In the slanting evening shadows cast by the baggage piled up on
the platform, Vronsky in his long overcoat and slouch hat, with
his hands in his pockets, strode up and down, like a wild beast
in a cage, turning sharply after twenty paces. Sergey Ivanovitch
fancied, as he approached him, that Vronsky saw him but was
pretending not to see. This did not affect Sergey Ivanovitch in
the slightest. He was above all personal considerations with
At that moment Sergey Ivanovitch looked upon Vronsky as a man
taking an important part in a great cause, and Koznishev thought
it his duty to encourage him and express his approval. He went
up to him.
Vronsky stood still, looked intently at him, recognized him, and
going a few steps forward to meet him, shook hands with him very
"Possibly you didn't wish to see me," said Sergey Ivanovitch,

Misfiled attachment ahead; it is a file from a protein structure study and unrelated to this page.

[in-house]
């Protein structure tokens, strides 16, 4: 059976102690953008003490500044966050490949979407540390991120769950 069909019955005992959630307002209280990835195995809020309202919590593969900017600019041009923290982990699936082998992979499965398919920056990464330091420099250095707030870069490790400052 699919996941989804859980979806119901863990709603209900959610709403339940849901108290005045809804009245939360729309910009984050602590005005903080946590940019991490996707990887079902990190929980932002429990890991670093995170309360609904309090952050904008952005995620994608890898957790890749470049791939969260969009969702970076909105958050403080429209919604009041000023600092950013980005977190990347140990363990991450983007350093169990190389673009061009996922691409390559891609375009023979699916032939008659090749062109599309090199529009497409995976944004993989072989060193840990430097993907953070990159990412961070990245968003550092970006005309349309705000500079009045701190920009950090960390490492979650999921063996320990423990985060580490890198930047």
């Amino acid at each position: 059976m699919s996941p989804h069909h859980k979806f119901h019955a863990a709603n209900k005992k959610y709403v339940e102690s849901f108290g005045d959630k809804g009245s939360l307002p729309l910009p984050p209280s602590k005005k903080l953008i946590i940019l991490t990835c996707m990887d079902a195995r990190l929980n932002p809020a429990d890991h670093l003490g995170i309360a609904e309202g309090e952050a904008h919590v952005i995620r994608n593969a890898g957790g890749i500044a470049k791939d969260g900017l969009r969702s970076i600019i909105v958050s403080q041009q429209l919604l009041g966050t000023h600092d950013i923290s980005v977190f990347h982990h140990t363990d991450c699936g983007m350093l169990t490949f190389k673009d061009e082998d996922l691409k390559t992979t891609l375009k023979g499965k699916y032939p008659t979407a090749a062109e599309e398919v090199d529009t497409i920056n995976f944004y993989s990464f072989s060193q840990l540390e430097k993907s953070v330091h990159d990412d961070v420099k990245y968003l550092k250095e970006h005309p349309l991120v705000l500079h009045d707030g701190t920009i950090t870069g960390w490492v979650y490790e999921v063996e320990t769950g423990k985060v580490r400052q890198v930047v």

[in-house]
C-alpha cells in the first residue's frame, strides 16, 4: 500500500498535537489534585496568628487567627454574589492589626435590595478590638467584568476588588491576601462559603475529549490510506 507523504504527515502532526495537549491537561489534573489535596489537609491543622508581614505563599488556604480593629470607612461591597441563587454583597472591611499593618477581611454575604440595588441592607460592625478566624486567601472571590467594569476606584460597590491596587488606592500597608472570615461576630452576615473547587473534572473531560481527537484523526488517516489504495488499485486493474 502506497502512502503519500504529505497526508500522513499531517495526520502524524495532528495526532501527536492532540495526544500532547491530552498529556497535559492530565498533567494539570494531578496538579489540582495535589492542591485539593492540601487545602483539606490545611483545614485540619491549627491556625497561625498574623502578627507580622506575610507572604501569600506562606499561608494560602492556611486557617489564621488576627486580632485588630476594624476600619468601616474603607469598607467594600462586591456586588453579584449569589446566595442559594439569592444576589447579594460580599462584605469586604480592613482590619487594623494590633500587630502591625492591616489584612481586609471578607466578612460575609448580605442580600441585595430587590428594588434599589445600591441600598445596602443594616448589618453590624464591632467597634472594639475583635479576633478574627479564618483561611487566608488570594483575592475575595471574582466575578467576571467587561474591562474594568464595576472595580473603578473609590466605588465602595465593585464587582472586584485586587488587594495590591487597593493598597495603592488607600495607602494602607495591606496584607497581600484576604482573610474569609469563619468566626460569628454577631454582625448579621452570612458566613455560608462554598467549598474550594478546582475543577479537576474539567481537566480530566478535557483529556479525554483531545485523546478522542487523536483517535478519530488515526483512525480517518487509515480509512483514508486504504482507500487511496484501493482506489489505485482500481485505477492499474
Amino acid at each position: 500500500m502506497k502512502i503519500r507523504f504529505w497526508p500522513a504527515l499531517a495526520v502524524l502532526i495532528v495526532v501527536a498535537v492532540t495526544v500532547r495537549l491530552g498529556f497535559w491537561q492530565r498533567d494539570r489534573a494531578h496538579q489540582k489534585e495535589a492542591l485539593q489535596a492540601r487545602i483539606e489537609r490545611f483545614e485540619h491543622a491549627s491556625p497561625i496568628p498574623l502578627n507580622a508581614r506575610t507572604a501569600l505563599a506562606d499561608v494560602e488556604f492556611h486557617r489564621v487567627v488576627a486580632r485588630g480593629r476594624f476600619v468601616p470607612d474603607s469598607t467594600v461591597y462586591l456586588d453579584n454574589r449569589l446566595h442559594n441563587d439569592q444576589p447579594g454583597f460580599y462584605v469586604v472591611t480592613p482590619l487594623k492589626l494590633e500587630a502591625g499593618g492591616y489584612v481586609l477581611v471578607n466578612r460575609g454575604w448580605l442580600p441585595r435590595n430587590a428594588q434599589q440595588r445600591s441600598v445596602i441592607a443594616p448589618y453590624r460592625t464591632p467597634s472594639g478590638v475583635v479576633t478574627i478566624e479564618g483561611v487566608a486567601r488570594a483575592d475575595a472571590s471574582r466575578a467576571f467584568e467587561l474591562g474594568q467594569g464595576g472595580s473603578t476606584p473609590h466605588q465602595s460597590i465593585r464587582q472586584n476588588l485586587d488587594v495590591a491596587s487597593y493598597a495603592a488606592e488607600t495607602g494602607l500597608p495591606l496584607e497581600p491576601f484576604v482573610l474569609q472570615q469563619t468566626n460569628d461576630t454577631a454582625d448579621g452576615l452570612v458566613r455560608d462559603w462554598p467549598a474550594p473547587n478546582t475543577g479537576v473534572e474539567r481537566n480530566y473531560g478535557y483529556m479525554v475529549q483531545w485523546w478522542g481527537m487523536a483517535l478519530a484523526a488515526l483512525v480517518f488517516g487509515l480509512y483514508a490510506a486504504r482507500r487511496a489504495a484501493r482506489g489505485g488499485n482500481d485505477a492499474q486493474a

"but couldn't I be of use to you?"
"There's no one I should less dislike seeing than you," said
Vronsky. "Excuse me; and there's nothing in life for me to
"I quite understand, and I merely meant to offer you my
services," said Sergey Ivanovitch, scanning Vronsky's face, full
of unmistakable suffering. "Wouldn't it be of use to you to have
a letter to Ristitch--to Milan?"
"Oh, no!" Vronsky said, seeming to understand him with
difficulty. "If you don't mind, let's walk on. It's so stuffy
among the carriages. A letter? No, thank you; to meet death one
needs no letters of introduction. Nor for the Turks..." he said,
with a smile that was merely of the lips. His eyes still kept
their look of angry suffering.
"Yes; but you might find it easier to get into relations, which
are after all essential, with anyone prepared to see you. But
that's as you like. I was very glad to hear of your intention.
There have been so many attacks made on the volunteers, and a man
like you raises them in public estimation."